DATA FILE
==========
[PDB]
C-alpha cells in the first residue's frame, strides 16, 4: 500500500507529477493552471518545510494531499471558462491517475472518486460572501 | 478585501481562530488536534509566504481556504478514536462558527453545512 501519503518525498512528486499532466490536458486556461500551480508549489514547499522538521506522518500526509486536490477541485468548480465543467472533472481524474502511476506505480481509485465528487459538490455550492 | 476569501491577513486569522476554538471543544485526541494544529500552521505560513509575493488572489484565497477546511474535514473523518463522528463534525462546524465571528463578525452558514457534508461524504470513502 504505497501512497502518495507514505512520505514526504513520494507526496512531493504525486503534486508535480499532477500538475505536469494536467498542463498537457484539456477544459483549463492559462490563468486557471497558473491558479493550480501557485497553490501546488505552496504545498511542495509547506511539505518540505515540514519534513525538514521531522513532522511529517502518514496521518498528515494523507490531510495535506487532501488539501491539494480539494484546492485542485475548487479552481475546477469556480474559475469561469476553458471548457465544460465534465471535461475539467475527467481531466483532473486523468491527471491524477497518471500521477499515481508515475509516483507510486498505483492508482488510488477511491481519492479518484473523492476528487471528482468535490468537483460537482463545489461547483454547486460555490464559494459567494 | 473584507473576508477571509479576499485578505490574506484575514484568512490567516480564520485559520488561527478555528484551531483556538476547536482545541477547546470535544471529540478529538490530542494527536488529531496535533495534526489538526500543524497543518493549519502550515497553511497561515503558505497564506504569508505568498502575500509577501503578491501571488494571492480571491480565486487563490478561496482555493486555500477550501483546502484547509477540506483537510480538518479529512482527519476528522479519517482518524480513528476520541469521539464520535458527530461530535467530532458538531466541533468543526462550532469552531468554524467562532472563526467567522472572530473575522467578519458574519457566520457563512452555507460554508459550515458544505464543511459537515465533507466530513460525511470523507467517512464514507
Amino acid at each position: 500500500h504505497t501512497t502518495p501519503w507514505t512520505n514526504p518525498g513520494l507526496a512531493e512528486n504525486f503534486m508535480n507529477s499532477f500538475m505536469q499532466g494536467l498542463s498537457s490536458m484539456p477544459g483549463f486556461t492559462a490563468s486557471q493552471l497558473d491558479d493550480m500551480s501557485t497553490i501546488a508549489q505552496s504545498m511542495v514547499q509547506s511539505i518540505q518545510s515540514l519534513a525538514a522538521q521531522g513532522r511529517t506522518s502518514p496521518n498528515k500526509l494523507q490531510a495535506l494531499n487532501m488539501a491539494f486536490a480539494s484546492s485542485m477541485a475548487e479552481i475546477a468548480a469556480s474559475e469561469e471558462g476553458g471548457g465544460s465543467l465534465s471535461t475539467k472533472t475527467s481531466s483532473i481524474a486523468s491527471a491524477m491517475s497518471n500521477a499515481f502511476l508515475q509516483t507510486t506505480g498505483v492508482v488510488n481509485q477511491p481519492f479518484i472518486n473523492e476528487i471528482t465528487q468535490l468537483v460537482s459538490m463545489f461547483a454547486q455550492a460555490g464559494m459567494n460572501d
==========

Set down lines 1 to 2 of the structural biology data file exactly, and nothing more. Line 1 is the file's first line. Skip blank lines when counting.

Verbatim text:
[PDB]
C-alpha cells in the first residue's frame, strides 16, 4: 500500500507529477493552471518545510494531499471558462491517475472518486460572501 | 478585501481562530488536534509566504481556504478514536462558527453545512 501519503518525498512528486499532466490536458486556461500551480508549489514547499522538521506522518500526509486536490477541485468548480465543467472533472481524474502511476506505480481509485465528487459538490455550492 | 476569501491577513486569522476554538471543544485526541494544529500552521505560513509575493488572489484565497477546511474535514473523518463522528463534525462546524465571528463578525452558514457534508461524504470513502 504505497501512497502518495507514505512520505514526504513520494507526496512531493504525486503534486508535480499532477500538475505536469494536467498542463498537457484539456477544459483549463492559462490563468486557471497558473491558479493550480501557485497553490501546488505552496504545498511542495509547506511539505518540505515540514519534513525538514521531522513532522511529517502518514496521518498528515494523507490531510495535506487532501488539501491539494480539494484546492485542485475548487479552481475546477469556480474559475469561469476553458471548457465544460465534465471535461475539467475527467481531466483532473486523468491527471491524477497518471500521477499515481508515475509516483507510486498505483492508482488510488477511491481519492479518484473523492476528487471528482468535490468537483460537482463545489461547483454547486460555490464559494459567494 | 473584507473576508477571509479576499485578505490574506484575514484568512490567516480564520485559520488561527478555528484551531483556538476547536482545541477547546470535544471529540478529538490530542494527536488529531496535533495534526489538526500543524497543518493549519502550515497553511497561515503558505497564506504569508505568498502575500509577501503578491501571488494571492480571491480565486487563490478561496482555493486555500477550501483546502484547509477540506483537510480538518479529512482527519476528522479519517482518524480513528476520541469521539464520535458527530461530535467530532458538531466541533468543526462550532469552531468554524467562532472563526467567522472572530473575522467578519458574519457566520457563512452555507460554508459550515458544505464543511459537515465533507466530513460525511470523507467517512464514507